Multiple adjectives modifying a single noun need commas, right? But in a writing group I’m in, we spent some time debating why this sentence is incorrect:
“He sat at a hand carved, oak dining table.”
We could all tell by instinct that it is incorrect, but had trouble expressing why.
The correct punctuation would be:
“He sat at a hand-carved oak dining table.”
Understanding when noun modifiers need punctuation is a hair-tearing exercise in frustration for many writers. We rely on instinct and experience to recognize when to place commas and hyphens in noun/adjective combinations, but any editor will tell you our instincts are often wrong.
Turns out, there are actual (not-so) secret rules to this.
It starts with something called “compound nouns.”
Compound nouns are like Lego builds. They’re single items comprised of multiple components, but those components don’t really modify the noun; they are an essential part of it. Some examples include “Christmas tree,” “golf ball,” and “ice cream.” Even though they’re multiple words, they serve as a single, modifiable idea.
In our example sentence, “oak dining table” is a single compound noun. The only modifier is “hand-carved,” so as a single adjective, it does not require a comma.
So why is “hand-carved” hyphenated?
Sometimes we use groups of words to express a single thought that modifies a noun. That becomes a “compound adjective.” We hyphenate these when they appear before the noun they modify. In this example, we want “hand-carved” to represent a single thought, because “hand” and “carved” don’t modify the table individually (what’s a hand table?). They are a single modifier.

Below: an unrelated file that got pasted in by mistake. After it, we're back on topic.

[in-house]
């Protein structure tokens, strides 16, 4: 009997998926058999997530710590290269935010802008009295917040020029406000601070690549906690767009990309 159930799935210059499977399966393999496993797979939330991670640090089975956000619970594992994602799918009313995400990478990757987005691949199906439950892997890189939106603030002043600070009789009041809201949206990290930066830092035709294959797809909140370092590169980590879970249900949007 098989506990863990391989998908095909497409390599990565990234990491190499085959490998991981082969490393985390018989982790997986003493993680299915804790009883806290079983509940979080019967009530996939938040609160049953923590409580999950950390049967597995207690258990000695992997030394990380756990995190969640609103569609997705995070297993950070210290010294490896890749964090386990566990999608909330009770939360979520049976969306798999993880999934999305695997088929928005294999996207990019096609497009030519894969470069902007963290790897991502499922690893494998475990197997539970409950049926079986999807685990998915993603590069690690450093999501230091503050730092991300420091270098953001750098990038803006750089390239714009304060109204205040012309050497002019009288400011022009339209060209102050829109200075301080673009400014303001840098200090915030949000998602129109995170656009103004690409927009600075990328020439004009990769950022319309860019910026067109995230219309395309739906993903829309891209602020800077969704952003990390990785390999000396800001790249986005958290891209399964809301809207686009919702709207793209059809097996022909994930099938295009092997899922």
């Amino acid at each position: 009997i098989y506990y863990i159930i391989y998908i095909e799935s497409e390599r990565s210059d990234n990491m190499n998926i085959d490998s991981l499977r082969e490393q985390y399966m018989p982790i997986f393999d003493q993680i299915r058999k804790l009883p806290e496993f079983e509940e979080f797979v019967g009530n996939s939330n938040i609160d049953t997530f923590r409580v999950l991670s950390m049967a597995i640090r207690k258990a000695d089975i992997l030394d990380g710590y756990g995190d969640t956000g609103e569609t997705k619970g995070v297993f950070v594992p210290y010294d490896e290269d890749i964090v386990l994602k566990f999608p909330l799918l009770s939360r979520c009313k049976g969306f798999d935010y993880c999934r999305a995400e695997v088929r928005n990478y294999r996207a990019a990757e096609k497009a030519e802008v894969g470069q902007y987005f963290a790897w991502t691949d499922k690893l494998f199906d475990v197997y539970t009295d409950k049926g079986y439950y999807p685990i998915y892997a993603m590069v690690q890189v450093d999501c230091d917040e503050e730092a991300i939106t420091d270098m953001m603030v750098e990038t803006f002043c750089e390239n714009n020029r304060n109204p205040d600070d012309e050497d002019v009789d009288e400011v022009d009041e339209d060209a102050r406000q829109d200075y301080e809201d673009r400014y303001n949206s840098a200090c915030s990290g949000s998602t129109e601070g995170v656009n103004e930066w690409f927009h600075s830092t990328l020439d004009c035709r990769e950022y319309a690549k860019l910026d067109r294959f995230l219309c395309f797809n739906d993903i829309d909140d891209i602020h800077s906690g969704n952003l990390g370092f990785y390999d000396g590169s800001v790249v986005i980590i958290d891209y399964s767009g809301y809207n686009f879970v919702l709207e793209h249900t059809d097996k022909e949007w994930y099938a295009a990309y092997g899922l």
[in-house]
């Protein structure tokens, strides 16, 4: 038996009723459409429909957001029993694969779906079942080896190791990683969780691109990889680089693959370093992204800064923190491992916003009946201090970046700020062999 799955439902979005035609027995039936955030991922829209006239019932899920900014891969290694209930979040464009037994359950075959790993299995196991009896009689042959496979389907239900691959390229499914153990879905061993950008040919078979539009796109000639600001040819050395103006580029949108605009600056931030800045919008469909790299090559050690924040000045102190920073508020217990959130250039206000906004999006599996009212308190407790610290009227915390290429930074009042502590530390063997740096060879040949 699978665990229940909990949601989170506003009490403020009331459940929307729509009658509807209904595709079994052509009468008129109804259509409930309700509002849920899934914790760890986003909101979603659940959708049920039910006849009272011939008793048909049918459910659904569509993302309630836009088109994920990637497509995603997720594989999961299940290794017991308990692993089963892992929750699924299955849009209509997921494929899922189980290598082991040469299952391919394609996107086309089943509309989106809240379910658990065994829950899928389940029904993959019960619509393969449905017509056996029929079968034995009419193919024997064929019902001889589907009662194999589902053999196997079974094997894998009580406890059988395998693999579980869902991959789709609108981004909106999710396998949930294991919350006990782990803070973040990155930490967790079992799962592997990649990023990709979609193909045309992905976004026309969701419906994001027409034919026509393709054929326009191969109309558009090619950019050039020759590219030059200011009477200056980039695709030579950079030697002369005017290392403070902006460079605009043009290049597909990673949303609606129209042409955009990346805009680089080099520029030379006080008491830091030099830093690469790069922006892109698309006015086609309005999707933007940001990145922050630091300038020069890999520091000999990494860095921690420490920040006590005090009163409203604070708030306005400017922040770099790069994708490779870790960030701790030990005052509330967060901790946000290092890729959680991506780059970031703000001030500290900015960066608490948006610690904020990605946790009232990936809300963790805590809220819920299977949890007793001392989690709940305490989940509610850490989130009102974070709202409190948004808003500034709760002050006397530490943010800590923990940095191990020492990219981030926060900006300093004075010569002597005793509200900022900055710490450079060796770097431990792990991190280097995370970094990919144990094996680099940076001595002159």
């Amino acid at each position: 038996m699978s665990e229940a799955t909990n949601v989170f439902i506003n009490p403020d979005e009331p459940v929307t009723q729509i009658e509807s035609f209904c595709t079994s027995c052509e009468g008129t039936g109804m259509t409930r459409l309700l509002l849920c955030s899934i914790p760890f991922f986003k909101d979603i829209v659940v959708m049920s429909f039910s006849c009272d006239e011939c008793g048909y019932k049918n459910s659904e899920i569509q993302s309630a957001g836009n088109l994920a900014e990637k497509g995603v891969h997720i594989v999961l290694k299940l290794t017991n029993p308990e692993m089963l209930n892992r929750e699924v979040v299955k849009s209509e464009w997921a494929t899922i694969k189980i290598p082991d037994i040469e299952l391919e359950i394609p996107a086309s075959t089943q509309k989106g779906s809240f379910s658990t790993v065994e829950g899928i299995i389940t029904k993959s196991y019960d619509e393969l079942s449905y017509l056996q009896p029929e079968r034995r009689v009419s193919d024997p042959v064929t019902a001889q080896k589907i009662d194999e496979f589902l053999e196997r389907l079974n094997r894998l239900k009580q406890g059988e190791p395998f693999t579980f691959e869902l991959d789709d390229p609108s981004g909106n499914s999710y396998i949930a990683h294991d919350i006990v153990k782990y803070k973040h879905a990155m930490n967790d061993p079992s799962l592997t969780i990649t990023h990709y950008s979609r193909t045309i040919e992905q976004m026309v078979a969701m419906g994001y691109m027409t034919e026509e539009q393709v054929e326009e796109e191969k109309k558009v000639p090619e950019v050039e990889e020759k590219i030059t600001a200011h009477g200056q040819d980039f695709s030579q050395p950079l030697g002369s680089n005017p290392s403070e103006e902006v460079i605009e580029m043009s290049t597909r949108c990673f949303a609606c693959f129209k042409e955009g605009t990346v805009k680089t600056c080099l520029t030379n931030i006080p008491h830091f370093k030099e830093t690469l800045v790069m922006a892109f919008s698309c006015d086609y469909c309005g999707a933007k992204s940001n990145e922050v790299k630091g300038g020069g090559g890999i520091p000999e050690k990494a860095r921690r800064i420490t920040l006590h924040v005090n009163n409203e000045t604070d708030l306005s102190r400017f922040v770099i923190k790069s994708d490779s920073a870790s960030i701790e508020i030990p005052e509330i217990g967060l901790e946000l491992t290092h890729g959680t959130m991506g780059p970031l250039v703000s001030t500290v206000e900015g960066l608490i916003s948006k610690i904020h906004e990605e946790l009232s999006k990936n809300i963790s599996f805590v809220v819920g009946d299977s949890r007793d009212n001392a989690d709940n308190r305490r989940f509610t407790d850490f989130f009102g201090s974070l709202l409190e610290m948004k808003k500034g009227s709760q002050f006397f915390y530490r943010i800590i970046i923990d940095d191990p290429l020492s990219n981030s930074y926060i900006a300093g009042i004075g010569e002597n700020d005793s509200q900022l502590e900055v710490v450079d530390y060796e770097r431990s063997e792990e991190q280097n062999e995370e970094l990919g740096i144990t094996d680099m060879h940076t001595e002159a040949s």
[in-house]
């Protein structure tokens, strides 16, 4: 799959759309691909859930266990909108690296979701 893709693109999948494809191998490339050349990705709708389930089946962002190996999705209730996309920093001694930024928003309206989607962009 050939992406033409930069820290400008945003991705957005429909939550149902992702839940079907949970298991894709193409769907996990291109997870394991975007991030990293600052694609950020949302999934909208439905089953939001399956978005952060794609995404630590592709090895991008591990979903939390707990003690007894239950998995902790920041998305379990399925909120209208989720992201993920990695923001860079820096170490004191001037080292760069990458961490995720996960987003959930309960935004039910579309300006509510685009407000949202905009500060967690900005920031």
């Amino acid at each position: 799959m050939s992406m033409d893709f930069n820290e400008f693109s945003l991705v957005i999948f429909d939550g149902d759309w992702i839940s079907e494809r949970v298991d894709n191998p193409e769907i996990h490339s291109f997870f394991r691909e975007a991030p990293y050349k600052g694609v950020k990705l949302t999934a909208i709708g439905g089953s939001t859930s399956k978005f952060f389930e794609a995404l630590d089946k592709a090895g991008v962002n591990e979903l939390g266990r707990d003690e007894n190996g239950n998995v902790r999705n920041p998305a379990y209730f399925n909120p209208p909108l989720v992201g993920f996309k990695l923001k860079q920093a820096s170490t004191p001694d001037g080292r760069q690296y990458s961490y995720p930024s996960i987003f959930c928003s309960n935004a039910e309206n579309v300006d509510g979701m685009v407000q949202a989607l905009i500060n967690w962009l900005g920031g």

Another reason to hyphenate an adjective is when the meaning of a phrase is unclear without the hyphen. It serves the same purpose as above, to group words together as a single thought and make the meaning clear. For example, if I say that most of the children in a class live in two parent households, we have some ambiguity. Are these two separate parental households, or one household with two parents in it? In this case, using “two-parent households” clarifies the meaning. We’ve grouped “two” and “parents” into a single thought, modifying “households.” These situations are judgment calls, though, and your editor might disagree with your usage.
Now it gets tricky
Some compound nouns are written as one word, like “waistline” and “haircut.” Some are always hyphenated, like “mother-in-law.”
Also, the rules can differ by region, specialty, and publication. I’ve seen “dining table” hyphenated in several places, even though the majority of dictionaries do not do so.
The good news is that many publications HAVE a style guide that specifies things like hyphenation and treatment of common phrases. There are also wider-use style guides such as the Chicago Manual of Style or APA Stylebook, which can be good general guides to follow in the U.S. when no other guidance is available. But they’re not universal. Regardless of what you’re used to or you’ve been taught, always defer to the stated preferences of the publisher when dealing with punctuation.